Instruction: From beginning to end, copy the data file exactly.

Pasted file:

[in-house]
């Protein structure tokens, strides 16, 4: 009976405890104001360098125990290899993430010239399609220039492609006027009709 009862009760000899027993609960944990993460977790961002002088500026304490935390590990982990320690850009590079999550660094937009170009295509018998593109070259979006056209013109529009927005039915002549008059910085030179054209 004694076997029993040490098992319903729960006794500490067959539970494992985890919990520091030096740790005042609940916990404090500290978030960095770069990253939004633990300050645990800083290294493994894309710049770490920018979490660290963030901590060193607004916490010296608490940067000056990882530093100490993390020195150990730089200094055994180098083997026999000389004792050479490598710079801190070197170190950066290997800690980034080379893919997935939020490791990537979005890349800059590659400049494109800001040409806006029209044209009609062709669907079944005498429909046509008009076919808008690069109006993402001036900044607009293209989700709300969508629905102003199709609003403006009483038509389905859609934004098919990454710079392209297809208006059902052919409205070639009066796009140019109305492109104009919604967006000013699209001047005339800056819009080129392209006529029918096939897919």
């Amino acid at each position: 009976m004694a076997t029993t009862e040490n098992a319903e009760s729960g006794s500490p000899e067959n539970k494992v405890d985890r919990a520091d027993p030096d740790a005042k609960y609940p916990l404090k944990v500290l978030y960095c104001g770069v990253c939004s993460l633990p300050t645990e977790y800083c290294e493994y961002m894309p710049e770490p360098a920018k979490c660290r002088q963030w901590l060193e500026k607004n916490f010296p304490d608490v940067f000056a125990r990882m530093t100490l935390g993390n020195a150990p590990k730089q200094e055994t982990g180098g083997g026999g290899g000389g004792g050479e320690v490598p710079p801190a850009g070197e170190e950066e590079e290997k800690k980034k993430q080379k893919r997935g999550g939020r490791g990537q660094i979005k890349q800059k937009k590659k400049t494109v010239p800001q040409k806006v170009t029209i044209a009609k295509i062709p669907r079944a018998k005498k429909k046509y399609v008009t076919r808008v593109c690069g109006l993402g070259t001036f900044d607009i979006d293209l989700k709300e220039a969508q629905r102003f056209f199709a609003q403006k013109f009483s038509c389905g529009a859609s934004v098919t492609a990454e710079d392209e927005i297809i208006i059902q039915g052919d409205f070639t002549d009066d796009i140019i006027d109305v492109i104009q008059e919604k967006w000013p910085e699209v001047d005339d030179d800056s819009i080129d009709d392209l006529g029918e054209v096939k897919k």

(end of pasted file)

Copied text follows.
[in-house]
């Protein structure tokens, strides 16, 4: 009976405890104001360098125990290899993430010239399609220039492609006027009709 009862009760000899027993609960944990993460977790961002002088500026304490935390590990982990320690850009590079999550660094937009170009295509018998593109070259979006056209013109529009927005039915002549008059910085030179054209 004694076997029993040490098992319903729960006794500490067959539970494992985890919990520091030096740790005042609940916990404090500290978030960095770069990253939004633990300050645990800083290294493994894309710049770490920018979490660290963030901590060193607004916490010296608490940067000056990882530093100490993390020195150990730089200094055994180098083997026999000389004792050479490598710079801190070197170190950066290997800690980034080379893919997935939020490791990537979005890349800059590659400049494109800001040409806006029209044209009609062709669907079944005498429909046509008009076919808008690069109006993402001036900044607009293209989700709300969508629905102003199709609003403006009483038509389905859609934004098919990454710079392209297809208006059902052919409205070639009066796009140019109305492109104009919604967006000013699209001047005339800056819009080129392209006529029918096939897919």
């Amino acid at each position: 009976m004694a076997t029993t009862e040490n098992a319903e009760s729960g006794s500490p000899e067959n539970k494992v405890d985890r919990a520091d027993p030096d740790a005042k609960y609940p916990l404090k944990v500290l978030y960095c104001g770069v990253c939004s993460l633990p300050t645990e977790y800083c290294e493994y961002m894309p710049e770490p360098a920018k979490c660290r002088q963030w901590l060193e500026k607004n916490f010296p304490d608490v940067f000056a125990r990882m530093t100490l935390g993390n020195a150990p590990k730089q200094e055994t982990g180098g083997g026999g290899g000389g004792g050479e320690v490598p710079p801190a850009g070197e170190e950066e590079e290997k800690k980034k993430q080379k893919r997935g999550g939020r490791g990537q660094i979005k890349q800059k937009k590659k400049t494109v010239p800001q040409k806006v170009t029209i044209a009609k295509i062709p669907r079944a018998k005498k429909k046509y399609v008009t076919r808008v593109c690069g109006l993402g070259t001036f900044d607009i979006d293209l989700k709300e220039a969508q629905r102003f056209f199709a609003q403006k013109f009483s038509c389905g529009a859609s934004v098919t492609a990454e710079d392209e927005i297809i208006i059902q039915g052919d409205f070639t002549d009066d796009i140019i006027d109305v492109i104009q008059e919604k967006w000013p910085e699209v001047d005339d030179d800056s819009i080129d009709d392209l006529g029918e054209v096939k897919k």